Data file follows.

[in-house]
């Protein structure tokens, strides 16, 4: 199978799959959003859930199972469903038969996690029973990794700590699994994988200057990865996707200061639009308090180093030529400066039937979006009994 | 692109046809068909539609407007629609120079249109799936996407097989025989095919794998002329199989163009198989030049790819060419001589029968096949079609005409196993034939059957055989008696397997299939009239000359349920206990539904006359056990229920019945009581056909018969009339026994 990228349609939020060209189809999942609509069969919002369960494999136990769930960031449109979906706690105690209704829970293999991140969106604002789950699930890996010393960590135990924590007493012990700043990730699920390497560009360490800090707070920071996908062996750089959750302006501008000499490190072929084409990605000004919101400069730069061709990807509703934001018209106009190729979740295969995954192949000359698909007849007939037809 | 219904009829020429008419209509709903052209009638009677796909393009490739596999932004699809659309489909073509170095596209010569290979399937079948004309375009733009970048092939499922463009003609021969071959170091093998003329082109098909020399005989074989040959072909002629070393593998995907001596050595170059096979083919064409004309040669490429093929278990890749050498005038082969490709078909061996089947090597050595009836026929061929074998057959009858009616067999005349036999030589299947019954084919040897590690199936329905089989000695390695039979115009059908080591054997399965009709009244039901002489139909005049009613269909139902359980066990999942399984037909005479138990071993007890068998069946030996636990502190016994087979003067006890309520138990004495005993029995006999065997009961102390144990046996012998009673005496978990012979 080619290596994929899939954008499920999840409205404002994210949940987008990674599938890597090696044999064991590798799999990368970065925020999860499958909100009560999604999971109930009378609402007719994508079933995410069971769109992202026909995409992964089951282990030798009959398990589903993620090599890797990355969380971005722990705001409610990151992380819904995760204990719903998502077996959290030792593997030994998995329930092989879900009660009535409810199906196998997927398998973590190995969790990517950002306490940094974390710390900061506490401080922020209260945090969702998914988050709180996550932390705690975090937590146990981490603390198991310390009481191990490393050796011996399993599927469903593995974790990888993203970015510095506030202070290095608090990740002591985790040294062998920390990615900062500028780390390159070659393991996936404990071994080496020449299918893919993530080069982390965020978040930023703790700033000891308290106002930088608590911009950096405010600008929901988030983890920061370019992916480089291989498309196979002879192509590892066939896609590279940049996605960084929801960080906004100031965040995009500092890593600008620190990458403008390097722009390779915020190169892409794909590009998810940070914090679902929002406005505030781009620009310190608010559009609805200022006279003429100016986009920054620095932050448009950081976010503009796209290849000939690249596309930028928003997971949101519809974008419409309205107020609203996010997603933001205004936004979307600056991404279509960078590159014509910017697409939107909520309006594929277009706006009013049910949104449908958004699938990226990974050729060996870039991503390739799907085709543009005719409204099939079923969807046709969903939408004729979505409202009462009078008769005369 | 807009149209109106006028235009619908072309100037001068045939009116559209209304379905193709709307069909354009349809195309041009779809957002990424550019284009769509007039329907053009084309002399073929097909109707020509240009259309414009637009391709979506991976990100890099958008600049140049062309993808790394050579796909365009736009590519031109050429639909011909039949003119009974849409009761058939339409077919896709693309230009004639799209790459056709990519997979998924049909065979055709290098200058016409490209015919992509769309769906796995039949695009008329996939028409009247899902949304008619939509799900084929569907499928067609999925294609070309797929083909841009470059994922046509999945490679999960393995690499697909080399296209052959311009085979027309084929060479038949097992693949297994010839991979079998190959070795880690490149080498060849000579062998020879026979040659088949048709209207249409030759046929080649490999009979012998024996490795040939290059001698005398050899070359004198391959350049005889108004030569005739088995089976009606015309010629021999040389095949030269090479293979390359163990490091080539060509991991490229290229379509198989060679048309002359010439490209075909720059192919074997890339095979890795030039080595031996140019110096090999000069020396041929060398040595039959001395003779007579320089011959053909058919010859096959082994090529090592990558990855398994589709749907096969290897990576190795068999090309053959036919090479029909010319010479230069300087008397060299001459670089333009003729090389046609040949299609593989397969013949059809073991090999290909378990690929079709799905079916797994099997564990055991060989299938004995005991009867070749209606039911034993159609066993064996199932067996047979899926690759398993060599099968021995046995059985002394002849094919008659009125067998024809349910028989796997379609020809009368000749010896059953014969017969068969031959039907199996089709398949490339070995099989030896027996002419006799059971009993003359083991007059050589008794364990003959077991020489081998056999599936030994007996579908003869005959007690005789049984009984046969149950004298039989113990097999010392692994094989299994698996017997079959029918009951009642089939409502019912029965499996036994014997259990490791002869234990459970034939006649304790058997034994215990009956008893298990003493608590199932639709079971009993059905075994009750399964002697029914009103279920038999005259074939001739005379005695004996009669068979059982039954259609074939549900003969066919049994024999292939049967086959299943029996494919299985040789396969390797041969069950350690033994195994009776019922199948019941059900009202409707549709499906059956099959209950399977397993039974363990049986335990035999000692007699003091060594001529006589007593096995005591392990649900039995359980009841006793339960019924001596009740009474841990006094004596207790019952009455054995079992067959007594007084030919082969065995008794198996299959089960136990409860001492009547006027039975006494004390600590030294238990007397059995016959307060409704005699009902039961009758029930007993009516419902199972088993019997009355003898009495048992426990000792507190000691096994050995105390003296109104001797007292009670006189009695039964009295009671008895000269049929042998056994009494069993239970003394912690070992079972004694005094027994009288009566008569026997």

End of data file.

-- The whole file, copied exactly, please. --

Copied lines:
[in-house]
């Protein structure tokens, strides 16, 4: 199978799959959003859930199972469903038969996690029973990794700590699994994988200057990865996707200061639009308090180093030529400066039937979006009994 | 692109046809068909539609407007629609120079249109799936996407097989025989095919794998002329199989163009198989030049790819060419001589029968096949079609005409196993034939059957055989008696397997299939009239000359349920206990539904006359056990229920019945009581056909018969009339026994 990228349609939020060209189809999942609509069969919002369960494999136990769930960031449109979906706690105690209704829970293999991140969106604002789950699930890996010393960590135990924590007493012990700043990730699920390497560009360490800090707070920071996908062996750089959750302006501008000499490190072929084409990605000004919101400069730069061709990807509703934001018209106009190729979740295969995954192949000359698909007849007939037809 | 219904009829020429008419209509709903052209009638009677796909393009490739596999932004699809659309489909073509170095596209010569290979399937079948004309375009733009970048092939499922463009003609021969071959170091093998003329082109098909020399005989074989040959072909002629070393593998995907001596050595170059096979083919064409004309040669490429093929278990890749050498005038082969490709078909061996089947090597050595009836026929061929074998057959009858009616067999005349036999030589299947019954084919040897590690199936329905089989000695390695039979115009059908080591054997399965009709009244039901002489139909005049009613269909139902359980066990999942399984037909005479138990071993007890068998069946030996636990502190016994087979003067006890309520138990004495005993029995006999065997009961102390144990046996012998009673005496978990012979 080619290596994929899939954008499920999840409205404002994210949940987008990674599938890597090696044999064991590798799999990368970065925020999860499958909100009560999604999971109930009378609402007719994508079933995410069971769109992202026909995409992964089951282990030798009959398990589903993620090599890797990355969380971005722990705001409610990151992380819904995760204990719903998502077996959290030792593997030994998995329930092989879900009660009535409810199906196998997927398998973590190995969790990517950002306490940094974390710390900061506490401080922020209260945090969702998914988050709180996550932390705690975090937590146990981490603390198991310390009481191990490393050796011996399993599927469903593995974790990888993203970015510095506030202070290095608090990740002591985790040294062998920390990615900062500028780390390159070659393991996936404990071994080496020449299918893919993530080069982390965020978040930023703790700033000891308290106002930088608590911009950096405010600008929901988030983890920061370019992916480089291989498309196979002879192509590892066939896609590279940049996605960084929801960080906004100031965040995009500092890593600008620190990458403008390097722009390779915020190169892409794909590009998810940070914090679902929002406005505030781009620009310190608010559009609805200022006279003429100016986009920054620095932050448009950081976010503009796209290849000939690249596309930028928003997971949101519809974008419409309205107020609203996010997603933001205004936004979307600056991404279509960078590159014509910017697409939107909520309006594929277009706006009013049910949104449908958004699938990226990974050729060996870039991503390739799907085709543009005719409204099939079923969807046709969903939408004729979505409202009462009078008769005369 | 807009149209109106006028235009619908072309100037001068045939009116559209209304379905193709709307069909354009349809195309041009779809957002990424550019284009769509007039329907053009084309002399073929097909109707020509240009259309414009637009391709979506991976990100890099958008600049140049062309993808790394050579796909365009736009590519031109050429639909011909039949003119009974849409009761058939339409077919896709693309230009004639799209790459056709990519997979998924049909065979055709290098200058016409490209015919992509769309769906796995039949695009008329996939028409009247899902949304008619939509799900084929569907499928067609999925294609070309797929083909841009470059994922046509999945490679999960393995690499697909080399296209052959311009085979027309084929060479038949097992693949297994010839991979079998190959070795880690490149080498060849000579062998020879026979040659088949048709209207249409030759046929080649490999009979012998024996490795040939290059001698005398050899070359004198391959350049005889108004030569005739088995089976009606015309010629021999040389095949030269090479293979390359163990490091080539060509991991490229290229379509198989060679048309002359010439490209075909720059192919074997890339095979890795030039080595031996140019110096090999000069020396041929060398040595039959001395003779007579320089011959053909058919010859096959082994090529090592990558990855398994589709749907096969290897990576190795068999090309053959036919090479029909010319010479230069300087008397060299001459670089333009003729090389046609040949299609593989397969013949059809073991090999290909378990690929079709799905079916797994099997564990055991060989299938004995005991009867070749209606039911034993159609066993064996199932067996047979899926690759398993060599099968021995046995059985002394002849094919008659009125067998024809349910028989796997379609020809009368000749010896059953014969017969068969031959039907199996089709398949490339070995099989030896027996002419006799059971009993003359083991007059050589008794364990003959077991020489081998056999599936030994007996579908003869005959007690005789049984009984046969149950004298039989113990097999010392692994094989299994698996017997079959029918009951009642089939409502019912029965499996036994014997259990490791002869234990459970034939006649304790058997034994215990009956008893298990003493608590199932639709079971009993059905075994009750399964002697029914009103279920038999005259074939001739005379005695004996009669068979059982039954259609074939549900003969066919049994024999292939049967086959299943029996494919299985040789396969390797041969069950350690033994195994009776019922199948019941059900009202409707549709499906059956099959209950399977397993039974363990049986335990035999000692007699003091060594001529006589007593096995005591392990649900039995359980009841006793339960019924001596009740009474841990006094004596207790019952009455054995079992067959007594007084030919082969065995008794198996299959089960136990409860001492009547006027039975006494004390600590030294238990007397059995016959307060409704005699009902039961009758029930007993009516419902199972088993019997009355003898009495048992426990000792507190000691096994050995105390003296109104001797007292009670006189009695039964009295009671008895000269049929042998056994009494069993239970003394912690070992079972004694005094027994009288009566008569026997």